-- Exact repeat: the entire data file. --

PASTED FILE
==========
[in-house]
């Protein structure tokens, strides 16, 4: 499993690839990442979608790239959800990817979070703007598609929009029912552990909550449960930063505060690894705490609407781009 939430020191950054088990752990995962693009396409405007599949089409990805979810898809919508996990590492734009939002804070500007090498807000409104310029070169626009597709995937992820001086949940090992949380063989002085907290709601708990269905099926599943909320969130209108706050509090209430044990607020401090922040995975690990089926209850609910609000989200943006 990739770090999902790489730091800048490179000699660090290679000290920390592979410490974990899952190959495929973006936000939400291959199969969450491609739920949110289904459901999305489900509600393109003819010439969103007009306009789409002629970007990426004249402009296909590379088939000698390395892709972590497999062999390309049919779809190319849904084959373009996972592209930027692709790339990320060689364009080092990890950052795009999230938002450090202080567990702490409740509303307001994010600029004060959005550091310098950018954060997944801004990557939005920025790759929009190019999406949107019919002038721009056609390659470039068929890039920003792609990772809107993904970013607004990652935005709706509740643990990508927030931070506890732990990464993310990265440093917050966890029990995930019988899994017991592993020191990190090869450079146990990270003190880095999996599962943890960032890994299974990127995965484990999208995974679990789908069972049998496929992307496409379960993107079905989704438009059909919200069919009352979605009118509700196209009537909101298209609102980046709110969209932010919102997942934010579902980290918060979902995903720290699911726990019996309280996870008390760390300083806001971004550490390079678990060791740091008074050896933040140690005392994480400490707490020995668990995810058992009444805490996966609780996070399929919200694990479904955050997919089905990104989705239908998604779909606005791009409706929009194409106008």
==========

[in-house]
């Protein structure tokens, strides 16, 4: 499993690839990442979608790239959800990817979070703007598609929009029912552990909550449960930063505060690894705490609407781009 939430020191950054088990752990995962693009396409405007599949089409990805979810898809919508996990590492734009939002804070500007090498807000409104310029070169626009597709995937992820001086949940090992949380063989002085907290709601708990269905099926599943909320969130209108706050509090209430044990607020401090922040995975690990089926209850609910609000989200943006 990739770090999902790489730091800048490179000699660090290679000290920390592979410490974990899952190959495929973006936000939400291959199969969450491609739920949110289904459901999305489900509600393109003819010439969103007009306009789409002629970007990426004249402009296909590379088939000698390395892709972590497999062999390309049919779809190319849904084959373009996972592209930027692709790339990320060689364009080092990890950052795009999230938002450090202080567990702490409740509303307001994010600029004060959005550091310098950018954060997944801004990557939005920025790759929009190019999406949107019919002038721009056609390659470039068929890039920003792609990772809107993904970013607004990652935005709706509740643990990508927030931070506890732990990464993310990265440093917050966890029990995930019988899994017991592993020191990190090869450079146990990270003190880095999996599962943890960032890994299974990127995965484990999208995974679990789908069972049998496929992307496409379960993107079905989704438009059909919200069919009352979605009118509700196209009537909101298209609102980046709110969209932010919102997942934010579902980290918060979902995903720290699911726990019996309280996870008390760390300083806001971004550490390079678990060791740091008074050896933040140690005392994480400490707490020995668990995810058992009444805490996966609780996070399929919200694990479904955050997919089905990104989705239908998604779909606005791009409706929009194409106008």